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How to Create a Theme Garden

Updated on March 6, 2017
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Caren White is a Master Gardener and instructor at Home Gardeners School. She has been associated with Rutgers Gardens for over a decade.

Medieval Herb Garden at The Cloisters, New York, NY
Medieval Herb Garden at The Cloisters, New York, NY | Source

Theme gardens are gardens that are designed around a specific idea. They are a great way to showcase your interests and even your favorite flowers. The most common themes are Shakespeare, the Bible, colors, historical periods and geographical areas.

Choosing a theme

Choose a theme that is meaningful to you. Researching plants and designing your garden will be more fun if the result is a something that really speaks to you. For instance, if you are a Civil War buff, you might want to use plants that were commonly grown during that time period. Members of the Red Hat Society could choose flowers in their signature red and purple. Or perhaps you are a Harry Potter fan. Wouldn't it be fun to plant a magical garden of plants mentioned in that series?

Do your research - libraries

Once you have decided on your theme, it's time to start your research. The first place to go is to your local library. Don't worry if the selection is limited. Many libraries are members of consortiums, groups of libraries in a geographic area that lend books to everyone living in that area who is a member of one of the participating libraries. Do a keyword search on the consortium website just as you would on an internet search engine such as Google. You will be rewarded with a list of books matching your keyword(s). Each listing tells you which library has the book, whether it is available or not and often a brief description of the contents. Place your order for the book or books that you are interested in and they will be delivered to your local library in a few days. Then you can get started on your design and plant list.

Japanese Garden at Brooklyn Botanical Garden
Japanese Garden at Brooklyn Botanical Garden | Source

Do your research - public gardens

Visiting public gardens is an excellent source of information and inspiration. Many botanical gardens have Shakespeare Gardens if you have chosen that as your theme. There are also Japanese gardens and Chinese gardens to visit, garden restorations from various time periods and plant collections if you are interested in creating a native plant garden or a woodland garden. Be sure to bring a camera and a notebook. This is a great chance to see the plants you are considering in an actual garden. Take pictures of design ideas and plant combinations that you want to use in your own garden. Use your notebook to write down plants to add to your list as well as any additional information from your visit that you want to remember.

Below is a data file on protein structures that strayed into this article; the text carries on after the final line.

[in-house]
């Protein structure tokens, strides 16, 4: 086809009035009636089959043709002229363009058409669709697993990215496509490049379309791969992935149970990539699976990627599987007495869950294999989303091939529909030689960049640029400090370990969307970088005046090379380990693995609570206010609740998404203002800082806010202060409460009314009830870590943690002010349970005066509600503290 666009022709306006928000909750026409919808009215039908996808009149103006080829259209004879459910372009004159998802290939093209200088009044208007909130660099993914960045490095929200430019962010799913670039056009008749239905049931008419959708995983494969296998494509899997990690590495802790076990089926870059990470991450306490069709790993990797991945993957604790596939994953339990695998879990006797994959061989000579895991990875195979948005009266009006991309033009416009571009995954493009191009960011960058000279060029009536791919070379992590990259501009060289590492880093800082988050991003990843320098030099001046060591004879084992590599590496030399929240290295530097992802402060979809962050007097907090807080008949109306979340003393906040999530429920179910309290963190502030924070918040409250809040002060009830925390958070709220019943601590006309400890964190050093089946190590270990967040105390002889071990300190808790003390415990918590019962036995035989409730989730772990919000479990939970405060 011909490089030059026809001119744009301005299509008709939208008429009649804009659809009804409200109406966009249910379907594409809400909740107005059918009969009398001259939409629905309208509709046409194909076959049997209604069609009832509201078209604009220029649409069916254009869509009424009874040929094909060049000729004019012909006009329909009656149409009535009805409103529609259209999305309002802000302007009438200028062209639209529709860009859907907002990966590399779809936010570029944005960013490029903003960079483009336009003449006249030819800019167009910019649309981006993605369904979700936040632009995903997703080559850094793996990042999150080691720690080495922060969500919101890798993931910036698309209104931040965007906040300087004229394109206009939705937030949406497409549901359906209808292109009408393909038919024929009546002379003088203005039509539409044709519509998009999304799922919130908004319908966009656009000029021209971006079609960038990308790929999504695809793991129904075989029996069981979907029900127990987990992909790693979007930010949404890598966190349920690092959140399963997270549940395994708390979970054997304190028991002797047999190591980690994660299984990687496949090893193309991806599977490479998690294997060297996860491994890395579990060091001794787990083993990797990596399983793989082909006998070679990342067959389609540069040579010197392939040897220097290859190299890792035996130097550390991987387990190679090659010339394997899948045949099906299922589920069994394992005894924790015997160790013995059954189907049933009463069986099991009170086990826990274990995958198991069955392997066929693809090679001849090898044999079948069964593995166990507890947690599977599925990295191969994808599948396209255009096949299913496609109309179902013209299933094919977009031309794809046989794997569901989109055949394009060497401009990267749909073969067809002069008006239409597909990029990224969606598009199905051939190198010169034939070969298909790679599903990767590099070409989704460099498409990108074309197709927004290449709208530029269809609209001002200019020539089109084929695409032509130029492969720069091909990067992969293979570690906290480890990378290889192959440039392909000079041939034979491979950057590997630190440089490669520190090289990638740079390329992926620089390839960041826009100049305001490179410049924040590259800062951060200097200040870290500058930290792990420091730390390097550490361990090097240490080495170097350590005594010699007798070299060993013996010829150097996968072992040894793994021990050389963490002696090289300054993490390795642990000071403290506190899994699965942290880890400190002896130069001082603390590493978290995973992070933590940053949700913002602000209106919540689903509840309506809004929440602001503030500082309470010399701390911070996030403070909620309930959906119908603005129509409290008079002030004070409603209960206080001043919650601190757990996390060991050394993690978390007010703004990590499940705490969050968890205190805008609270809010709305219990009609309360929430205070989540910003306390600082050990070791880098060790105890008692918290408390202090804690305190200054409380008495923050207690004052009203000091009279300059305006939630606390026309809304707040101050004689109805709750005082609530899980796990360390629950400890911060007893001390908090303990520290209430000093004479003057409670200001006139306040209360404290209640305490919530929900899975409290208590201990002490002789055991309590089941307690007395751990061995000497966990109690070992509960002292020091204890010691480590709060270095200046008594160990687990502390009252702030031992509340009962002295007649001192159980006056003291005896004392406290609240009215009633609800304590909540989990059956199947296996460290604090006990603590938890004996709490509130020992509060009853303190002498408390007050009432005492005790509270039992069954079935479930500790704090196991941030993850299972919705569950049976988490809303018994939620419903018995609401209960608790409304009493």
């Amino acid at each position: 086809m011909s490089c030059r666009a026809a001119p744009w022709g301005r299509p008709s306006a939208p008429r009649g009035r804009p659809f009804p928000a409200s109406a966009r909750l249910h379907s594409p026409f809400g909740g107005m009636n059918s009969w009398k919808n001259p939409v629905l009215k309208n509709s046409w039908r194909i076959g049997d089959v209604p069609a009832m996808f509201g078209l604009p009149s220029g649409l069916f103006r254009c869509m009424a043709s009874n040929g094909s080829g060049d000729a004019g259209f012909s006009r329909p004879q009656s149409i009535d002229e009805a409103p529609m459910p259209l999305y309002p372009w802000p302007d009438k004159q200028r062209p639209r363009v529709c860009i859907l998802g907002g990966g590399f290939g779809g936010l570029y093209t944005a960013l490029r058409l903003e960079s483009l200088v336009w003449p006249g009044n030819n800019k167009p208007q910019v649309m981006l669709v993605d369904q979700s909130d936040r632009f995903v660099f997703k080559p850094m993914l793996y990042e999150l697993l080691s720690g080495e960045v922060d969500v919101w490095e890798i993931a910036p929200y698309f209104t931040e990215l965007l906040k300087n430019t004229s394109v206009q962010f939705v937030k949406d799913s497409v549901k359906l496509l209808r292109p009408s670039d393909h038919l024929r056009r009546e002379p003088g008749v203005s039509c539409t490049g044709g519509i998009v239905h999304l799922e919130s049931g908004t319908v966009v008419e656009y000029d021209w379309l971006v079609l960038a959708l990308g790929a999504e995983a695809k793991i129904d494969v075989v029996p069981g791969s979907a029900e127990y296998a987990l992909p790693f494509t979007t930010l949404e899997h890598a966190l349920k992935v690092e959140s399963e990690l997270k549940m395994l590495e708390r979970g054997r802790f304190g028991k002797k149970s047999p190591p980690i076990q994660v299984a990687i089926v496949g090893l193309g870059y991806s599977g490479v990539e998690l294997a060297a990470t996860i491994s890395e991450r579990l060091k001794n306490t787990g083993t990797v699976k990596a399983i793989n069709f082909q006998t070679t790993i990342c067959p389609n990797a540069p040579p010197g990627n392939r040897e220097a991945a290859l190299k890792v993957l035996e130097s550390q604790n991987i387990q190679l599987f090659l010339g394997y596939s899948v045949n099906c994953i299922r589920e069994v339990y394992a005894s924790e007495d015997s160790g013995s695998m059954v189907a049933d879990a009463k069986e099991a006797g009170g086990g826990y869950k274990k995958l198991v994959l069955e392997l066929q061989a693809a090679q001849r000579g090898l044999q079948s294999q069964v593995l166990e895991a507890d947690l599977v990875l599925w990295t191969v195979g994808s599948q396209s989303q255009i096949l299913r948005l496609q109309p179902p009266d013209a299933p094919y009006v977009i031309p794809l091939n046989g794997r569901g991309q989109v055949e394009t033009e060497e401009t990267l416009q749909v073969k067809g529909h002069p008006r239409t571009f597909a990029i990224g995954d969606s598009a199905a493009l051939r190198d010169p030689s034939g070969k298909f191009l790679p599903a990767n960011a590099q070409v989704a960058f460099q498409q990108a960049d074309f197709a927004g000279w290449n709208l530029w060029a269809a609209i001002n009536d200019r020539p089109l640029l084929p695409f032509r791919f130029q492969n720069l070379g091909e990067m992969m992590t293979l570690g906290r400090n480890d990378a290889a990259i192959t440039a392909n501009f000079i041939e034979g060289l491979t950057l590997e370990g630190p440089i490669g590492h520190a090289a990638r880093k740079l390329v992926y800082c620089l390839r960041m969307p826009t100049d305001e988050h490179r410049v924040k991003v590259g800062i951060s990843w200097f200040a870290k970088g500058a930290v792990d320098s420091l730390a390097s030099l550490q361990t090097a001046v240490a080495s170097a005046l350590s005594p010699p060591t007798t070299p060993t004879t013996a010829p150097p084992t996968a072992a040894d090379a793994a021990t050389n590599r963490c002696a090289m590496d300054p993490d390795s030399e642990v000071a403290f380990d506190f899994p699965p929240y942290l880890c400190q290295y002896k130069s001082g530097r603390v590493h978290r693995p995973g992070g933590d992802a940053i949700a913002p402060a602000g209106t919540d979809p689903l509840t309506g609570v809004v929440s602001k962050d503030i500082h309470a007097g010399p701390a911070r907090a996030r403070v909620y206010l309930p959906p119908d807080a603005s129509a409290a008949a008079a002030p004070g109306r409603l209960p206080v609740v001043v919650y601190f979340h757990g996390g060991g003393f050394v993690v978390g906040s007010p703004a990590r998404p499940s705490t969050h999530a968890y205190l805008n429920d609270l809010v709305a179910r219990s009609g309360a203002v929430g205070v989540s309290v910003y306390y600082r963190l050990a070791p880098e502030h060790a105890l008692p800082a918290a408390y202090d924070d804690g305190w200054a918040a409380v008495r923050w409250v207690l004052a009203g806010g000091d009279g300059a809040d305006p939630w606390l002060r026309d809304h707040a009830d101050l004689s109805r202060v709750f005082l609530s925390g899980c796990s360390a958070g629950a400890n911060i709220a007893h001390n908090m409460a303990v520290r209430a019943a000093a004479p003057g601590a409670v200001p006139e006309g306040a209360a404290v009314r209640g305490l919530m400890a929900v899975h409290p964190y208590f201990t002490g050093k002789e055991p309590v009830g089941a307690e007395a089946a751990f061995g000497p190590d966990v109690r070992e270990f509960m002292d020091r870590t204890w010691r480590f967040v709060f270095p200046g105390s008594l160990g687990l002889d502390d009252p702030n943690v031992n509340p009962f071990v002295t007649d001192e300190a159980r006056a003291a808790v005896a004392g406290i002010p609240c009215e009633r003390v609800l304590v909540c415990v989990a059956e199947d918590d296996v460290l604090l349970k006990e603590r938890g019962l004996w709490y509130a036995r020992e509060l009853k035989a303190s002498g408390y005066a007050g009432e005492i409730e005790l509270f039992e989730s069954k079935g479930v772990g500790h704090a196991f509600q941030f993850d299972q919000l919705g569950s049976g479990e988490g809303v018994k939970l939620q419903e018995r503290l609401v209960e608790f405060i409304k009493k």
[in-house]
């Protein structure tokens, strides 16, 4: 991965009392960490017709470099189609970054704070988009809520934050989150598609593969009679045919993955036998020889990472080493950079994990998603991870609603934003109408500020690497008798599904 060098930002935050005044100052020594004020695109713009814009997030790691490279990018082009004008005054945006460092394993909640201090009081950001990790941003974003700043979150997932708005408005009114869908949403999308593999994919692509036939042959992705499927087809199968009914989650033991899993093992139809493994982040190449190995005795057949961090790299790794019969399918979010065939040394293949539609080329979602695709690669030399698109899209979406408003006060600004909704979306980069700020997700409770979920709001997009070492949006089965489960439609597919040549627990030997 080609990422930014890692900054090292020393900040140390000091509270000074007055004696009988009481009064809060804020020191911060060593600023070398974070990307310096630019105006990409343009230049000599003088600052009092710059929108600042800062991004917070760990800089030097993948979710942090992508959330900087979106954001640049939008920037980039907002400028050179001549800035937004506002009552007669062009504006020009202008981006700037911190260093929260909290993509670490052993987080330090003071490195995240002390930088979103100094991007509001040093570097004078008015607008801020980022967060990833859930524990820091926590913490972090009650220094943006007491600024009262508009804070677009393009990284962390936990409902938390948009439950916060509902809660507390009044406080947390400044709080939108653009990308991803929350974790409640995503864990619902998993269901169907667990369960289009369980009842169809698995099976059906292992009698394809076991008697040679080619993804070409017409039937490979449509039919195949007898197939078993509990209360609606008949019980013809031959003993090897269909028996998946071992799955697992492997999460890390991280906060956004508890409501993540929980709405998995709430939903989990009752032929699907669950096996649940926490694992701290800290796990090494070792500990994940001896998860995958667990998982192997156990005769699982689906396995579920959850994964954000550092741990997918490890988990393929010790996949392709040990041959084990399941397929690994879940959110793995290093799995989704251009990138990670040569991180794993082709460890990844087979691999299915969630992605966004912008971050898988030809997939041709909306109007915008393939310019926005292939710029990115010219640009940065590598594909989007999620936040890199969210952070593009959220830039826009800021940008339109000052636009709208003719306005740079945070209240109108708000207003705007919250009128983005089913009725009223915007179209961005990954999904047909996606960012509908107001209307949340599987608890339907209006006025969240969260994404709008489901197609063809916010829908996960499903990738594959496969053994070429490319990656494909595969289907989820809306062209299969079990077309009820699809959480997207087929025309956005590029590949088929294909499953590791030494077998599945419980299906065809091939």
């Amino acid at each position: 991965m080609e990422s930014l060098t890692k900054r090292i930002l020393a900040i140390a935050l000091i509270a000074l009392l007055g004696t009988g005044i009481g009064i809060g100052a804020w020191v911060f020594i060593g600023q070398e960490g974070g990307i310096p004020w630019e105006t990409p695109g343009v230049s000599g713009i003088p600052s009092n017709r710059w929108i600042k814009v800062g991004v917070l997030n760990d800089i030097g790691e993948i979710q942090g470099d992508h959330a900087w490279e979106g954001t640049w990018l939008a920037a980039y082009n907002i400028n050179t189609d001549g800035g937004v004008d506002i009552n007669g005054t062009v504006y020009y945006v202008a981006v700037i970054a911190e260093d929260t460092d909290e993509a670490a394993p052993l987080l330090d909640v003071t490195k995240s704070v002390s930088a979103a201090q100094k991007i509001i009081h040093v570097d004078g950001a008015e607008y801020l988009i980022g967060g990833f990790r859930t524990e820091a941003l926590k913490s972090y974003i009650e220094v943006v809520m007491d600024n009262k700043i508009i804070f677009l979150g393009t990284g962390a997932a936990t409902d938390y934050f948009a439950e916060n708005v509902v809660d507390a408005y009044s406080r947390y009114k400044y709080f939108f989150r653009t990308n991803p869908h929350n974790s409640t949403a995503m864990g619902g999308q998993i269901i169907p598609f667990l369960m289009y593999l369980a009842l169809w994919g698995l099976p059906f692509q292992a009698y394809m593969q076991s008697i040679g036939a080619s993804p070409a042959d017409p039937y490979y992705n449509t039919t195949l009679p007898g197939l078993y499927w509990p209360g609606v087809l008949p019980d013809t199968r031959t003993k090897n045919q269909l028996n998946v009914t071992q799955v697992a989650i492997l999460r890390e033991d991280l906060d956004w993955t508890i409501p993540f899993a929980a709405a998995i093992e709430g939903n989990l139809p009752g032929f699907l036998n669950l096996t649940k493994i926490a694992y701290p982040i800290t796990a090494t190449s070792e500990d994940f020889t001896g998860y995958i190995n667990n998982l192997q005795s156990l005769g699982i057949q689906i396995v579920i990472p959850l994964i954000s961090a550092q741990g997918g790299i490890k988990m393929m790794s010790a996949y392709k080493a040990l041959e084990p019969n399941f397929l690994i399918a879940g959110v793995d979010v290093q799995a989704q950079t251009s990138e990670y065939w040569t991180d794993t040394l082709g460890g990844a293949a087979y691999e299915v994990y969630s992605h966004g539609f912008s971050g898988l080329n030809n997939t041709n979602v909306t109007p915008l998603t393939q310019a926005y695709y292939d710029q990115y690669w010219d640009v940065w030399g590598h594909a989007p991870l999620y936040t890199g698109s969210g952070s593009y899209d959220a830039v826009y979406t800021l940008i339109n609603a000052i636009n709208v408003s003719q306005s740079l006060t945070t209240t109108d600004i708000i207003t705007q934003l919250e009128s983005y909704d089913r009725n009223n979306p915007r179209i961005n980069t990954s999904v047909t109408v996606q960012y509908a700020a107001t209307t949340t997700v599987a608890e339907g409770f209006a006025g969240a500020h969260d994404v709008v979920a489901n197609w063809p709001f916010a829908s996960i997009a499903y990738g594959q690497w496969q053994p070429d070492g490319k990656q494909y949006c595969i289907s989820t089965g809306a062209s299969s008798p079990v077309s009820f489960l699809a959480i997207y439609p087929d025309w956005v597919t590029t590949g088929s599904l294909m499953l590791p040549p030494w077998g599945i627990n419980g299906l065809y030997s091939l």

Buying plants

You don't need to wait until spring to buy your plants and seeds. You can order them from the comfort of your own home thanks to the internet. The sources for plants and seeds are nearly endless. You can either request catalogs or shop online. Be sure to check out online message boards for seed swaps. When spring arrives, you can visit local nurseries. Participating in local plant swaps is a great way to get rid of any extra plants you have and exchange them for plants that you want.

You don't have to be limited to just one theme garden. You can have as many theme gardens as you have ideas and space for them. And don't forget a place to sit and enjoy your theme gardens. A strategically placed bench can serve as a focal point in your yard as well as a place to relax and enjoy your creation.

© 2008 Caren White


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